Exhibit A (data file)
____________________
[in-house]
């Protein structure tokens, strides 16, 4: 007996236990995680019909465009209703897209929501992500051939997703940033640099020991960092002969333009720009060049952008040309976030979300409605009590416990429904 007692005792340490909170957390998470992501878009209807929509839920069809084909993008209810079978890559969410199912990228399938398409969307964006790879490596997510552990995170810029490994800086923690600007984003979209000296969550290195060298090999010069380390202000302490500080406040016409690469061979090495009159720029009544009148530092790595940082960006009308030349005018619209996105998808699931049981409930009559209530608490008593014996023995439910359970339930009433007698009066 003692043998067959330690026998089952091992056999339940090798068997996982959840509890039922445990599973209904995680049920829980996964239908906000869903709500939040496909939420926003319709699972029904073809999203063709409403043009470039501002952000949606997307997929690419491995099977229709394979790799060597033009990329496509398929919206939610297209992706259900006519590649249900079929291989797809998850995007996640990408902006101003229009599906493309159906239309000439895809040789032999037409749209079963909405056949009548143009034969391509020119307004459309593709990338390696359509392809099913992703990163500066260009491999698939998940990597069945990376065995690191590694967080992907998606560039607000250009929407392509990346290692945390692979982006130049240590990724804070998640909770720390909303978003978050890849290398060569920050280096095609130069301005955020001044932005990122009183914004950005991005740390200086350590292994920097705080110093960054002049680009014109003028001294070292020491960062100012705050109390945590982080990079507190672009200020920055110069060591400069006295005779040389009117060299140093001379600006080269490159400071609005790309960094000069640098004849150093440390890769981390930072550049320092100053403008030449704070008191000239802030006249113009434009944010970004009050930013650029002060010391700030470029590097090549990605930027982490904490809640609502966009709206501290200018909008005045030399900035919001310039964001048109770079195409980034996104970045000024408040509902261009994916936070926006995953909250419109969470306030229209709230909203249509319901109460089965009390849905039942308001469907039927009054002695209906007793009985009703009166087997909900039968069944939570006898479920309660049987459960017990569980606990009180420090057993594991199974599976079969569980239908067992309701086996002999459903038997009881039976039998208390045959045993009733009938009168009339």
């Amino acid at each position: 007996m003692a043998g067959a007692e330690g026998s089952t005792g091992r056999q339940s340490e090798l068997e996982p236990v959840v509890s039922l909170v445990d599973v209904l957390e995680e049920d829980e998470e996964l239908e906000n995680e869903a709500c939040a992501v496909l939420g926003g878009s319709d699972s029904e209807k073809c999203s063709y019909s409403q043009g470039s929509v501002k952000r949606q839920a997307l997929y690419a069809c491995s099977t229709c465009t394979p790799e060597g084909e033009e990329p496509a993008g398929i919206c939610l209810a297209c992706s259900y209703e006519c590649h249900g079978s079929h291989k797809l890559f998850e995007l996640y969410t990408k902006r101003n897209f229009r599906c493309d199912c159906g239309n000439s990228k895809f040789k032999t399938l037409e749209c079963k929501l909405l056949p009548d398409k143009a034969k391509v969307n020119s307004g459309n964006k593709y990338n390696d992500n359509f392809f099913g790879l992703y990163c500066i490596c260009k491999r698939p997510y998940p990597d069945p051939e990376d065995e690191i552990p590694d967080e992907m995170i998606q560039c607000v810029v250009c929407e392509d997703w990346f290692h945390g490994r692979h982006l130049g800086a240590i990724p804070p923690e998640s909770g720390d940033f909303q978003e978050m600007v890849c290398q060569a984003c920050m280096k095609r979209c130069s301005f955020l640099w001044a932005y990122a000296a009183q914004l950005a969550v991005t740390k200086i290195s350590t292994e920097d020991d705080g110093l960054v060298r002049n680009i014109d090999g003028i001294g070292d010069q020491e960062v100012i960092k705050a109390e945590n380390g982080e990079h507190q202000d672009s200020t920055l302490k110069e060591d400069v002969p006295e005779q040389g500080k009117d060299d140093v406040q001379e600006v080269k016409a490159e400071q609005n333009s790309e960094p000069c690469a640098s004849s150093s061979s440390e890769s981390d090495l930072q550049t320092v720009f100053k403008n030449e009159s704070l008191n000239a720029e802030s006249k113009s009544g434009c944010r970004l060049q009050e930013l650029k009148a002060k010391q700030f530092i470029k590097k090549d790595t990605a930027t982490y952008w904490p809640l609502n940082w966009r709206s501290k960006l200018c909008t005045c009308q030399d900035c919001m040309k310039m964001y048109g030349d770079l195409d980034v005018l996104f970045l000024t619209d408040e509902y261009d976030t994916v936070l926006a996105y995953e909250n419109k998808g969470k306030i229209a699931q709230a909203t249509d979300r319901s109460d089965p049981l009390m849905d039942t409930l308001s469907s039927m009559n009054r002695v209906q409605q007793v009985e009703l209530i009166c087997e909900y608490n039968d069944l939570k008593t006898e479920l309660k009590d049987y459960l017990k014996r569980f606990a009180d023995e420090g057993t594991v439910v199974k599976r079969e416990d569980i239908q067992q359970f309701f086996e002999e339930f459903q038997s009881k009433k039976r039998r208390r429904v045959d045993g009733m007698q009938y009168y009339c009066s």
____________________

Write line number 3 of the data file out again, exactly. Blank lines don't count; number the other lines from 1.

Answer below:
């Amino acid at each position: 007996m003692a043998g067959a007692e330690g026998s089952t005792g091992r056999q339940s340490e090798l068997e996982p236990v959840v509890s039922l909170v445990d599973v209904l957390e995680e049920d829980e998470e996964l239908e906000n995680e869903a709500c939040a992501v496909l939420g926003g878009s319709d699972s029904e209807k073809c999203s063709y019909s409403q043009g470039s929509v501002k952000r949606q839920a997307l997929y690419a069809c491995s099977t229709c465009t394979p790799e060597g084909e033009e990329p496509a993008g398929i919206c939610l209810a297209c992706s259900y209703e006519c590649h249900g079978s079929h291989k797809l890559f998850e995007l996640y969410t990408k902006r101003n897209f229009r599906c493309d199912c159906g239309n000439s990228k895809f040789k032999t399938l037409e749209c079963k929501l909405l056949p009548d398409k143009a034969k391509v969307n020119s307004g459309n964006k593709y990338n390696d992500n359509f392809f099913g790879l992703y990163c500066i490596c260009k491999r698939p997510y998940p990597d069945p051939e990376d065995e690191i552990p590694d967080e992907m995170i998606q560039c607000v810029v250009c929407e392509d997703w990346f290692h945390g490994r692979h982006l130049g800086a240590i990724p804070p923690e998640s909770g720390d940033f909303q978003e978050m600007v890849c290398q060569a984003c920050m280096k095609r979209c130069s301005f955020l640099w001044a932005y990122a000296a009183q914004l950005a969550v991005t740390k200086i290195s350590t292994e920097d020991d705080g110093l960054v060298r002049n680009i014109d090999g003028i001294g070292d010069q020491e960062v100012i960092k705050a109390e945590n380390g982080e990079h507190q202000d672009s200020t920055l302490k110069e060591d400069v002969p006295e005779q040389g500080k009117d060299d140093v406040q001379e600006v080269k016409a490159e400071q609005n333009s790309e960094p000069c690469a640098s004849s150093s061979s440390e890769s981390d090495l930072q550049t320092v720009f100053k403008n030449e009159s704070l008191n000239a720029e802030s006249k113009s009544g434009c944010r970004l060049q009050e930013l650029k009148a002060k010391q700030f530092i470029k590097k090549d790595t990605a930027t982490y952008w904490p809640l609502n940082w966009r709206s501290k960006l200018c909008t005045c009308q030399d900035c919001m040309k310039m964001y048109g030349d770079l195409d980034v005018l996104f970045l000024t619209d408040e509902y261009d976030t994916v936070l926006a996105y995953e909250n419109k998808g969470k306030i229209a699931q709230a909203t249509d979300r319901s109460d089965p049981l009390m849905d039942t409930l308001s469907s039927m009559n009054r002695v209906q409605q007793v009985e009703l209530i009166c087997e909900y608490n039968d069944l939570k008593t006898e479920l309660k009590d049987y459960l017990k014996r569980f606990a009180d023995e420090g057993t594991v439910v199974k599976r079969e416990d569980i239908q067992q359970f309701f086996e002999e339930f459903q038997s009881k009433k039976r039998r208390r429904v045959d045993g009733m007698q009938y009168y009339c009066s």